Walford v Miles
House of Lords
Citations:  2 AC 128;  2 WLR 174;  1 All ER 453; (1992) 64 P & CR 166;  1 EGLR 207;  11 EG 115;  NPC 4.
The defendants were a couple who ran photo processing company out of a property they owned. They began negotiations with the claimant to sell both the business and the property. The defendants agreed that they would exclusively negotiate with the claimant (a ‘lock out’ agreement) if the first claimant sent them a ‘comfort letter’ from their bank. The claimant secured the comfort letter the next day. While the defendants initially cut off negotiations with third-parties, they ultimately decided not to sell to the claimant. They then sold property and business to a third party.
The claimant sued for breach of the lock out agreement. The defendants responded that there was no binding agreement. This was because the lock out agreement was too uncertain to be enforced: it did not state how long the defendant was prohibited from negotiating with others. The claimant responded that the lock out agreement contained an implied term requiring the defendants to negotiate in good faith with the claimant for as long as they wanted to sell the business/property. This rendered it sufficiently certain.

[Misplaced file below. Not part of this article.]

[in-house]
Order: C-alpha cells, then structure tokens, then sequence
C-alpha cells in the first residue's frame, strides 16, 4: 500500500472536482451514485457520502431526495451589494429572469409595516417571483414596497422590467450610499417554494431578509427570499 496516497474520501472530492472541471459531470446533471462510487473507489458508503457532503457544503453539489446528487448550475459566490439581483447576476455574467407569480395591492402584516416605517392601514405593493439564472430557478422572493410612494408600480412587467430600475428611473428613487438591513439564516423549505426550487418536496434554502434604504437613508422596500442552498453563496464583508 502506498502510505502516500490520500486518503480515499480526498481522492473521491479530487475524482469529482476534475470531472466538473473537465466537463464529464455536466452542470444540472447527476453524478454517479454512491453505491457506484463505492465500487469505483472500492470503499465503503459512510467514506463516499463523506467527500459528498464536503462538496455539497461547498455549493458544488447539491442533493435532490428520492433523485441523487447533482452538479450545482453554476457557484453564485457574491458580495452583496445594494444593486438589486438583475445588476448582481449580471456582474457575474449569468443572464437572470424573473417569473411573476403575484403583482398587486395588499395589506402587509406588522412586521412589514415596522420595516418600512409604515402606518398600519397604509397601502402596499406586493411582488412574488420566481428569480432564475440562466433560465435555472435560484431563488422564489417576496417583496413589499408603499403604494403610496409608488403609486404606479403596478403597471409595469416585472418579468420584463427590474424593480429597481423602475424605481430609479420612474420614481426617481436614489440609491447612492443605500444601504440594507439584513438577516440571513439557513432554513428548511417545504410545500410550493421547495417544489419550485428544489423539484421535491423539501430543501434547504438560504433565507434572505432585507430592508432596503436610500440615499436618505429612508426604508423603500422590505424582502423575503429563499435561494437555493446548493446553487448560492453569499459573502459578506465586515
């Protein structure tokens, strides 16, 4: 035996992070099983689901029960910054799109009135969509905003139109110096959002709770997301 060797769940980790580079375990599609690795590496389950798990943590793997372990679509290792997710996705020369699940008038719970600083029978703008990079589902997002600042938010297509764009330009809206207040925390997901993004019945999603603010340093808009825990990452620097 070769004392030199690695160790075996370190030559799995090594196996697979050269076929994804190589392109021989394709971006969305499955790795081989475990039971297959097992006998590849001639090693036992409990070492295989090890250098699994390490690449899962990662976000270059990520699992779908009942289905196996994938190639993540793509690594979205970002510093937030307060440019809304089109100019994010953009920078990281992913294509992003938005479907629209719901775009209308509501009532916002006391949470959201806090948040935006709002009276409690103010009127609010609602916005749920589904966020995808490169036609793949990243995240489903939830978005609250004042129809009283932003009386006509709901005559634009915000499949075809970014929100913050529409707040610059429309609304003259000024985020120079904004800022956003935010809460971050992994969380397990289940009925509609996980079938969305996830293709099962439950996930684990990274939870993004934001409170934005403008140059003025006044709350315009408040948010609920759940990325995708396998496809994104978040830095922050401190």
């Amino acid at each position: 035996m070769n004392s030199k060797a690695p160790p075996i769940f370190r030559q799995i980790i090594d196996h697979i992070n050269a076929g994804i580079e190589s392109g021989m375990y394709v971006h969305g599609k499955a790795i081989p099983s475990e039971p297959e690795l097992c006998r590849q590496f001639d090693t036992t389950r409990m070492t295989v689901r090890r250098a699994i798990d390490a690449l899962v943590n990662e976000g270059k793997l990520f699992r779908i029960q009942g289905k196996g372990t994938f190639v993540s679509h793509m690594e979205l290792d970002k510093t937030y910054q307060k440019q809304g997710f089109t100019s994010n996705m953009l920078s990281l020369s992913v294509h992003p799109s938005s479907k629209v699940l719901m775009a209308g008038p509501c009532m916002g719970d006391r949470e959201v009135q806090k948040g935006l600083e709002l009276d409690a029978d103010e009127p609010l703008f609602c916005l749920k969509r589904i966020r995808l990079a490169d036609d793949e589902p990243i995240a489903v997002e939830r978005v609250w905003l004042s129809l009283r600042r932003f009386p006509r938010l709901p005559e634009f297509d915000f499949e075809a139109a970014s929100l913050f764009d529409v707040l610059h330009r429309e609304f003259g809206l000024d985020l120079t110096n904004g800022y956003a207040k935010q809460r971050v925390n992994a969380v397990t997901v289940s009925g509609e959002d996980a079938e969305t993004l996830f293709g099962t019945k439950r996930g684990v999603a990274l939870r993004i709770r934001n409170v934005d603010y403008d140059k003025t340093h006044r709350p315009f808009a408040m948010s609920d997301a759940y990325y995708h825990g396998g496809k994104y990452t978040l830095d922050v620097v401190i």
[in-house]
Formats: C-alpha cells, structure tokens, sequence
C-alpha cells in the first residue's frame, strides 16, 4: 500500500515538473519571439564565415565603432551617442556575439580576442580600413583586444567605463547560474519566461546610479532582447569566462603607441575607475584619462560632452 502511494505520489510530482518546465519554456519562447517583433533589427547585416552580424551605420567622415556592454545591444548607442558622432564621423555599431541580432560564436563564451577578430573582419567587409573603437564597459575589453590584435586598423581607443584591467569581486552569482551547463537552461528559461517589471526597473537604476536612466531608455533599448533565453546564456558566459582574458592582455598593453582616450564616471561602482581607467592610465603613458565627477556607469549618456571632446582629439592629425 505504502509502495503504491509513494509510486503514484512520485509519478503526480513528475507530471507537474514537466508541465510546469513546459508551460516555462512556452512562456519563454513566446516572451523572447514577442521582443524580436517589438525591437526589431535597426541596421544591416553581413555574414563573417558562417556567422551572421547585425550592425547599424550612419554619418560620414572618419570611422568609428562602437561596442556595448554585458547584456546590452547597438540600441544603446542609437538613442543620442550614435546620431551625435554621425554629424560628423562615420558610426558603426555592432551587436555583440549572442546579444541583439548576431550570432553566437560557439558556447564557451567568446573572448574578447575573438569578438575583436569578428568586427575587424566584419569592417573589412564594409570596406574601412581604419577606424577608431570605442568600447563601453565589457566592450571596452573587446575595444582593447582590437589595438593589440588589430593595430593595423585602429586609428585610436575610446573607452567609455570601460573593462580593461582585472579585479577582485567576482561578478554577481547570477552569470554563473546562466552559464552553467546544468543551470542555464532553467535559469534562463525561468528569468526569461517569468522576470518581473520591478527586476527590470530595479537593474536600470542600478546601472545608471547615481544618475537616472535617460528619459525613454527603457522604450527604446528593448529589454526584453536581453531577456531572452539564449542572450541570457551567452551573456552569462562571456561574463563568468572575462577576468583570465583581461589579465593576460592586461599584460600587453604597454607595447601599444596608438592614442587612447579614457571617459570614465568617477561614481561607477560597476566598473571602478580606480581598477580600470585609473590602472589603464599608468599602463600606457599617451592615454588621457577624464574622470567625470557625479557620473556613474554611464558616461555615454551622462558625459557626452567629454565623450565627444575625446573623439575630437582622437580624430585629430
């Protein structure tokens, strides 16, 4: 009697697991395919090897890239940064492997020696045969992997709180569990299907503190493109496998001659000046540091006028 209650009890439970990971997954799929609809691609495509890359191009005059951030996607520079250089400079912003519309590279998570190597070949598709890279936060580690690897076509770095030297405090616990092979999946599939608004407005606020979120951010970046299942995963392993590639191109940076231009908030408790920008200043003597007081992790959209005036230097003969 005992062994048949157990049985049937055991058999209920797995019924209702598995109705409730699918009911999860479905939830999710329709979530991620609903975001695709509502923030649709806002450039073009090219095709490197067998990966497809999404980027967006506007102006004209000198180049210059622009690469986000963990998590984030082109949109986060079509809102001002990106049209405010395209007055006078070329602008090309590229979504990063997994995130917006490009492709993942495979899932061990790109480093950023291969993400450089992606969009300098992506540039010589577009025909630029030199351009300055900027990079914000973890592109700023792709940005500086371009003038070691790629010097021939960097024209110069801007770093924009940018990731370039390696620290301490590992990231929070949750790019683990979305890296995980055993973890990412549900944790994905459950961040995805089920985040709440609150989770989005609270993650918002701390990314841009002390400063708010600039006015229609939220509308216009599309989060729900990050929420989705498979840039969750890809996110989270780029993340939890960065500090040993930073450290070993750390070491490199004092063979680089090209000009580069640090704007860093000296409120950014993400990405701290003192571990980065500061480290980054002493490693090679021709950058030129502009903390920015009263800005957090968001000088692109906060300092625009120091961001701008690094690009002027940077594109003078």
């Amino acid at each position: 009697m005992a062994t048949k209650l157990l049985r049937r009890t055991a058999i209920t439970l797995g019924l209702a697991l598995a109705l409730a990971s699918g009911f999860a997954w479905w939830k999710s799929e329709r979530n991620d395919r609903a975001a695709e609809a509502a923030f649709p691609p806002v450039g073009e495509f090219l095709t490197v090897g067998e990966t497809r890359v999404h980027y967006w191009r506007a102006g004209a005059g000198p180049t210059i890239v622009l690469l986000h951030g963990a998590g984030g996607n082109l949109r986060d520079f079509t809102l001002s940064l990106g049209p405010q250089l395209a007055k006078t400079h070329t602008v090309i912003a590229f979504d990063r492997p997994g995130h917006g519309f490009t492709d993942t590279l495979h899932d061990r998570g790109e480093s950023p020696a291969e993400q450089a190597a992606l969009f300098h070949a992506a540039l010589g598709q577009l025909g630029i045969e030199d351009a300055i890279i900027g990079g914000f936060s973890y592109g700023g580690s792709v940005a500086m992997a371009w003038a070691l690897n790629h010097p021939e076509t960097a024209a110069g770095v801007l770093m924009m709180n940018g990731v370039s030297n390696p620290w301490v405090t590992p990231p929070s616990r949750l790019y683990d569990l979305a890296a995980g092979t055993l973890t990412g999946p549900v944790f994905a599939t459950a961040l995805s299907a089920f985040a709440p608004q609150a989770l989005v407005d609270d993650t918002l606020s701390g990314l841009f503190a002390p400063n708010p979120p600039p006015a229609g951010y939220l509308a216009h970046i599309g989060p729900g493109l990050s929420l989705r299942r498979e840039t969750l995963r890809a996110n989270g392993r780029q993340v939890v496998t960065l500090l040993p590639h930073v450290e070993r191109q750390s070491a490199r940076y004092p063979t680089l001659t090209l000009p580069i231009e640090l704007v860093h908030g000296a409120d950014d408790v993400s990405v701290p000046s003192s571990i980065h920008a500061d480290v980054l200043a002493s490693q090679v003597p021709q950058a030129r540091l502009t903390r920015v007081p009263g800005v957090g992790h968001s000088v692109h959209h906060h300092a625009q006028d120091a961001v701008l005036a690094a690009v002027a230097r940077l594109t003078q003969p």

- Did the lock out agreement contain an implied term requiring the defendant to negotiate with the claimant?
- Was the lock out agreement unenforceable for uncertainty?
The House of Lords held in favour of the defendants. The lock out agreement was too uncertain, because it did not specify how long it lasted or provide the defendant with any power to terminate the negotiations. The claimant’s suggested implied term was unworkable and inconsistent with the party’s adversarial position.
This Case is Authority For…
An agreement to negotiate, an agreement to agree, and an agreement to negotiate in good faith is insufficiently certain to be enforceable in English law.
Additionally, such terms are inconsistent with the adversarial position of people negotiating contracts. Negotiating parties expect to be able to pursue their own interests and walk away from negotiations at any time. As such, it makes no sense to imply an agreement to agree or negotiate in good faith either.
Lord Ackner suggested that an agreement to ‘use best endeavours’ to achieve some goal would be sufficiently certain to be enforced.